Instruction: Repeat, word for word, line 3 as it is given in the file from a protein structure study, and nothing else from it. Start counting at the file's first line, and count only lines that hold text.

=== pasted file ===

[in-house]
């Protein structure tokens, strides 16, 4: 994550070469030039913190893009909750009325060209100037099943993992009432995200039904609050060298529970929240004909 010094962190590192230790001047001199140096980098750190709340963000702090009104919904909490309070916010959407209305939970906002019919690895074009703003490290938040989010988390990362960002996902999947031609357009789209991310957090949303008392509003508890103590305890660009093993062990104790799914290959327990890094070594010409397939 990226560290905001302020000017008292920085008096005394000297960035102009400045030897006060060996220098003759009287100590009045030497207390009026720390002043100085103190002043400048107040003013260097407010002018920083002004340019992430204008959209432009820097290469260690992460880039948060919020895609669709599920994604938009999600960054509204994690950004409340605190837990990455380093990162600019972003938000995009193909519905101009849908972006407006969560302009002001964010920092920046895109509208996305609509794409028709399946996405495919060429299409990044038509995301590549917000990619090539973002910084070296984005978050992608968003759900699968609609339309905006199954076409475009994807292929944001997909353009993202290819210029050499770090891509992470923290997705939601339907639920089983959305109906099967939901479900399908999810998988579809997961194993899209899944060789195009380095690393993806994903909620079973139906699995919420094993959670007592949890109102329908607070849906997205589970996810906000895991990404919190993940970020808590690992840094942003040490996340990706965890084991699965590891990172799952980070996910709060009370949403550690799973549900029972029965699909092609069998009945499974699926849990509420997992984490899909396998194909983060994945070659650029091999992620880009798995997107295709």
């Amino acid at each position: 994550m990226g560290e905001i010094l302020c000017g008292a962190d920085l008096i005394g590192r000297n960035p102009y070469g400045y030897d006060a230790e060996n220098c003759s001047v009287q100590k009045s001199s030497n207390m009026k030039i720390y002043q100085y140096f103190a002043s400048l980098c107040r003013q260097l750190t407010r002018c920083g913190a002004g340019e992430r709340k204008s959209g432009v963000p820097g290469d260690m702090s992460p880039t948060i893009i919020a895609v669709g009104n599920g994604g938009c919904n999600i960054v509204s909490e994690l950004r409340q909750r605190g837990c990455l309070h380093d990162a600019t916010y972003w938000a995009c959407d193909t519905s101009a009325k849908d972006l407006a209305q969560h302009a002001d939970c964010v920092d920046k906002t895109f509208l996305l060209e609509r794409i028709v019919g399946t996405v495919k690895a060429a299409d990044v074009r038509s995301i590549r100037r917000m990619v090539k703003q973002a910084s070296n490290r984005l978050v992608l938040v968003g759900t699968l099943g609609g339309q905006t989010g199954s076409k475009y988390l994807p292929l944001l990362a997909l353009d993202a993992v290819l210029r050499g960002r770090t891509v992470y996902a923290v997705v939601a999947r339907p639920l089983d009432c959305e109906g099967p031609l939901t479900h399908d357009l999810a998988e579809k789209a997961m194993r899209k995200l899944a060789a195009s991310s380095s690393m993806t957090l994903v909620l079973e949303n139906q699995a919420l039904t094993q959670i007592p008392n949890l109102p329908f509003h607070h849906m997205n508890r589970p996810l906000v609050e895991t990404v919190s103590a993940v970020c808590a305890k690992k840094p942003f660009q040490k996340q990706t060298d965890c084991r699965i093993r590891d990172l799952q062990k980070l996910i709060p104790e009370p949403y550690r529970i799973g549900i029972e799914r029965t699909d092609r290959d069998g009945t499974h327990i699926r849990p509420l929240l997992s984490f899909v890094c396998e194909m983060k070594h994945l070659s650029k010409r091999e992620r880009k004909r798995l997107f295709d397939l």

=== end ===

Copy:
């Amino acid at each position: 994550m990226g560290e905001i010094l302020c000017g008292a962190d920085l008096i005394g590192r000297n960035p102009y070469g400045y030897d006060a230790e060996n220098c003759s001047v009287q100590k009045s001199s030497n207390m009026k030039i720390y002043q100085y140096f103190a002043s400048l980098c107040r003013q260097l750190t407010r002018c920083g913190a002004g340019e992430r709340k204008s959209g432009v963000p820097g290469d260690m702090s992460p880039t948060i893009i919020a895609v669709g009104n599920g994604g938009c919904n999600i960054v509204s909490e994690l950004r409340q909750r605190g837990c990455l309070h380093d990162a600019t916010y972003w938000a995009c959407d193909t519905s101009a009325k849908d972006l407006a209305q969560h302009a002001d939970c964010v920092d920046k906002t895109f509208l996305l060209e609509r794409i028709v019919g399946t996405v495919k690895a060429a299409d990044v074009r038509s995301i590549r100037r917000m990619v090539k703003q973002a910084s070296n490290r984005l978050v992608l938040v968003g759900t699968l099943g609609g339309q905006t989010g199954s076409k475009y988390l994807p292929l944001l990362a997909l353009d993202a993992v290819l210029r050499g960002r770090t891509v992470y996902a923290v997705v939601a999947r339907p639920l089983d009432c959305e109906g099967p031609l939901t479900h399908d357009l999810a998988e579809k789209a997961m194993r899209k995200l899944a060789a195009s991310s380095s690393m993806t957090l994903v909620l079973e949303n139906q699995a919420l039904t094993q959670i007592p008392n949890l109102p329908f509003h607070h849906m997205n508890r589970p996810l906000v609050e895991t990404v919190s103590a993940v970020c808590a305890k690992k840094p942003f660009q040490k996340q990706t060298d965890c084991r699965i093993r590891d990172l799952q062990k980070l996910i709060p104790e009370p949403y550690r529970i799973g549900i029972e799914r029965t699909d092609r290959d069998g009945t499974h327990i699926r849990p509420l929240l997992s984490f899909v890094c396998e194909m983060k070594h994945l070659s650029k010409r091999e992620r880009k004909r798995l997107f295709d397939l």